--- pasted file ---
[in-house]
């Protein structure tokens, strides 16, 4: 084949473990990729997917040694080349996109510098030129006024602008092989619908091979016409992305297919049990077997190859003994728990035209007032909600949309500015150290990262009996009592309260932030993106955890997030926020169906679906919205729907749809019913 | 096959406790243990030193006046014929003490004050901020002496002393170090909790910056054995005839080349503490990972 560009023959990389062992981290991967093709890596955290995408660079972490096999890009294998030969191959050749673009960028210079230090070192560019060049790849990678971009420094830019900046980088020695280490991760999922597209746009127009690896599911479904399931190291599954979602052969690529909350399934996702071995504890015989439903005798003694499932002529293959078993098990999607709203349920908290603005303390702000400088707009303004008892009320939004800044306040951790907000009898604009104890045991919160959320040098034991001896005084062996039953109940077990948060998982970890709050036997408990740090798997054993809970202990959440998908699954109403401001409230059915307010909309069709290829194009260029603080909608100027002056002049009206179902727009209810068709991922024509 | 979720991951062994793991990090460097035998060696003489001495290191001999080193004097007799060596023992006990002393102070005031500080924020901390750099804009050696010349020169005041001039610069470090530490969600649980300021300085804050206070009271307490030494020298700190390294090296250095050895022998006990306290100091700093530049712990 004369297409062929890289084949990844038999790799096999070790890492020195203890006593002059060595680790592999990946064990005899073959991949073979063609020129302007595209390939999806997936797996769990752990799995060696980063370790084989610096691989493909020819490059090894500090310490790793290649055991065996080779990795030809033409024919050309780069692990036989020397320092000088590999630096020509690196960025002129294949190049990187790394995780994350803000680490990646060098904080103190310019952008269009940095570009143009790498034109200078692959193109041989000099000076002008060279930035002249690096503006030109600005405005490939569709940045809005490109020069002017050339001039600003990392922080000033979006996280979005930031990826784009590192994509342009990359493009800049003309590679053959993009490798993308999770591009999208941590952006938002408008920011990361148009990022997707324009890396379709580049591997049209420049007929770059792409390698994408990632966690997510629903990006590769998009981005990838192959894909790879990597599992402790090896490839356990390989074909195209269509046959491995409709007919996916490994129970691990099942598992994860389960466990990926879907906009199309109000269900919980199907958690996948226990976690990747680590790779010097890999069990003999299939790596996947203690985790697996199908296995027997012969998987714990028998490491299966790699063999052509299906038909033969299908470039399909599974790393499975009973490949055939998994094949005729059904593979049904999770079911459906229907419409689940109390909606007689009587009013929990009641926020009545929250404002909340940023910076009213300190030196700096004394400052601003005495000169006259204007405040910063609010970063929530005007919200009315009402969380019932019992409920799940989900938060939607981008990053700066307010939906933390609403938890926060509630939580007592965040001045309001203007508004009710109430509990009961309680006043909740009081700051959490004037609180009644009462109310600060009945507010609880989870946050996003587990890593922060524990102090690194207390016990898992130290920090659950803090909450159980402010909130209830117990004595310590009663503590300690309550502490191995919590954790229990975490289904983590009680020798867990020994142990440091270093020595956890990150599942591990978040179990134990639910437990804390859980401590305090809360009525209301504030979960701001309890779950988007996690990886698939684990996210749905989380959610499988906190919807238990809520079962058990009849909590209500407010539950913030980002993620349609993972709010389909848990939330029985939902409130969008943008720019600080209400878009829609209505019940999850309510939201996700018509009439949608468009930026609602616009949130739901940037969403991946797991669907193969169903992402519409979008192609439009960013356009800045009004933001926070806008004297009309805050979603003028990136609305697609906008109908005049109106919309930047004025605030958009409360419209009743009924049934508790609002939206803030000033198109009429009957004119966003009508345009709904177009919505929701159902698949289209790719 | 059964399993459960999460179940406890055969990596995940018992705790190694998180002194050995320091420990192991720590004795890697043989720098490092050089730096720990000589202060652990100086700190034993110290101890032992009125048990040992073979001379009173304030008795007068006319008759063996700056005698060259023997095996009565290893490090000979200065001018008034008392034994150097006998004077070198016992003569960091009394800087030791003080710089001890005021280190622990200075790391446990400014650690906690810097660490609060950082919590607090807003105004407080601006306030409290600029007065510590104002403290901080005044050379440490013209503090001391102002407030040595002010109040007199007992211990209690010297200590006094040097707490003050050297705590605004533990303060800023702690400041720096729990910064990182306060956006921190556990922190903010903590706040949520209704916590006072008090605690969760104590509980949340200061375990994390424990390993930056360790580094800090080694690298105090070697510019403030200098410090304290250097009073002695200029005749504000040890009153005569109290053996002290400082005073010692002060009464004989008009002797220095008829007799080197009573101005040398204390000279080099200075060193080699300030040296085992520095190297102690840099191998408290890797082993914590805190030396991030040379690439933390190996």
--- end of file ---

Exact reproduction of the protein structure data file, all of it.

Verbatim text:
[in-house]
């Protein structure tokens, strides 16, 4: 084949473990990729997917040694080349996109510098030129006024602008092989619908091979016409992305297919049990077997190859003994728990035209007032909600949309500015150290990262009996009592309260932030993106955890997030926020169906679906919205729907749809019913 | 096959406790243990030193006046014929003490004050901020002496002393170090909790910056054995005839080349503490990972 560009023959990389062992981290991967093709890596955290995408660079972490096999890009294998030969191959050749673009960028210079230090070192560019060049790849990678971009420094830019900046980088020695280490991760999922597209746009127009690896599911479904399931190291599954979602052969690529909350399934996702071995504890015989439903005798003694499932002529293959078993098990999607709203349920908290603005303390702000400088707009303004008892009320939004800044306040951790907000009898604009104890045991919160959320040098034991001896005084062996039953109940077990948060998982970890709050036997408990740090798997054993809970202990959440998908699954109403401001409230059915307010909309069709290829194009260029603080909608100027002056002049009206179902727009209810068709991922024509 | 979720991951062994793991990090460097035998060696003489001495290191001999080193004097007799060596023992006990002393102070005031500080924020901390750099804009050696010349020169005041001039610069470090530490969600649980300021300085804050206070009271307490030494020298700190390294090296250095050895022998006990306290100091700093530049712990 004369297409062929890289084949990844038999790799096999070790890492020195203890006593002059060595680790592999990946064990005899073959991949073979063609020129302007595209390939999806997936797996769990752990799995060696980063370790084989610096691989493909020819490059090894500090310490790793290649055991065996080779990795030809033409024919050309780069692990036989020397320092000088590999630096020509690196960025002129294949190049990187790394995780994350803000680490990646060098904080103190310019952008269009940095570009143009790498034109200078692959193109041989000099000076002008060279930035002249690096503006030109600005405005490939569709940045809005490109020069002017050339001039600003990392922080000033979006996280979005930031990826784009590192994509342009990359493009800049003309590679053959993009490798993308999770591009999208941590952006938002408008920011990361148009990022997707324009890396379709580049591997049209420049007929770059792409390698994408990632966690997510629903990006590769998009981005990838192959894909790879990597599992402790090896490839356990390989074909195209269509046959491995409709007919996916490994129970691990099942598992994860389960466990990926879907906009199309109000269900919980199907958690996948226990976690990747680590790779010097890999069990003999299939790596996947203690985790697996199908296995027997012969998987714990028998490491299966790699063999052509299906038909033969299908470039399909599974790393499975009973490949055939998994094949005729059904593979049904999770079911459906229907419409689940109390909606007689009587009013929990009641926020009545929250404002909340940023910076009213300190030196700096004394400052601003005495000169006259204007405040910063609010970063929530005007919200009315009402969380019932019992409920799940989900938060939607981008990053700066307010939906933390609403938890926060509630939580007592965040001045309001203007508004009710109430509990009961309680006043909740009081700051959490004037609180009644009462109310600060009945507010609880989870946050996003587990890593922060524990102090690194207390016990898992130290920090659950803090909450159980402010909130209830117990004595310590009663503590300690309550502490191995919590954790229990975490289904983590009680020798867990020994142990440091270093020595956890990150599942591990978040179990134990639910437990804390859980401590305090809360009525209301504030979960701001309890779950988007996690990886698939684990996210749905989380959610499988906190919807238990809520079962058990009849909590209500407010539950913030980002993620349609993972709010389909848990939330029985939902409130969008943008720019600080209400878009829609209505019940999850309510939201996700018509009439949608468009930026609602616009949130739901940037969403991946797991669907193969169903992402519409979008192609439009960013356009800045009004933001926070806008004297009309805050979603003028990136609305697609906008109908005049109106919309930047004025605030958009409360419209009743009924049934508790609002939206803030000033198109009429009957004119966003009508345009709904177009919505929701159902698949289209790719 | 059964399993459960999460179940406890055969990596995940018992705790190694998180002194050995320091420990192991720590004795890697043989720098490092050089730096720990000589202060652990100086700190034993110290101890032992009125048990040992073979001379009173304030008795007068006319008759063996700056005698060259023997095996009565290893490090000979200065001018008034008392034994150097006998004077070198016992003569960091009394800087030791003080710089001890005021280190622990200075790391446990400014650690906690810097660490609060950082919590607090807003105004407080601006306030409290600029007065510590104002403290901080005044050379440490013209503090001391102002407030040595002010109040007199007992211990209690010297200590006094040097707490003050050297705590605004533990303060800023702690400041720096729990910064990182306060956006921190556990922190903010903590706040949520209704916590006072008090605690969760104590509980949340200061375990994390424990390993930056360790580094800090080694690298105090070697510019403030200098410090304290250097009073002695200029005749504000040890009153005569109290053996002290400082005073010692002060009464004989008009002797220095008829007799080197009573101005040398204390000279080099200075060193080699300030040296085992520095190297102690840099191998408290890797082993914590805190030396991030040379690439933390190996």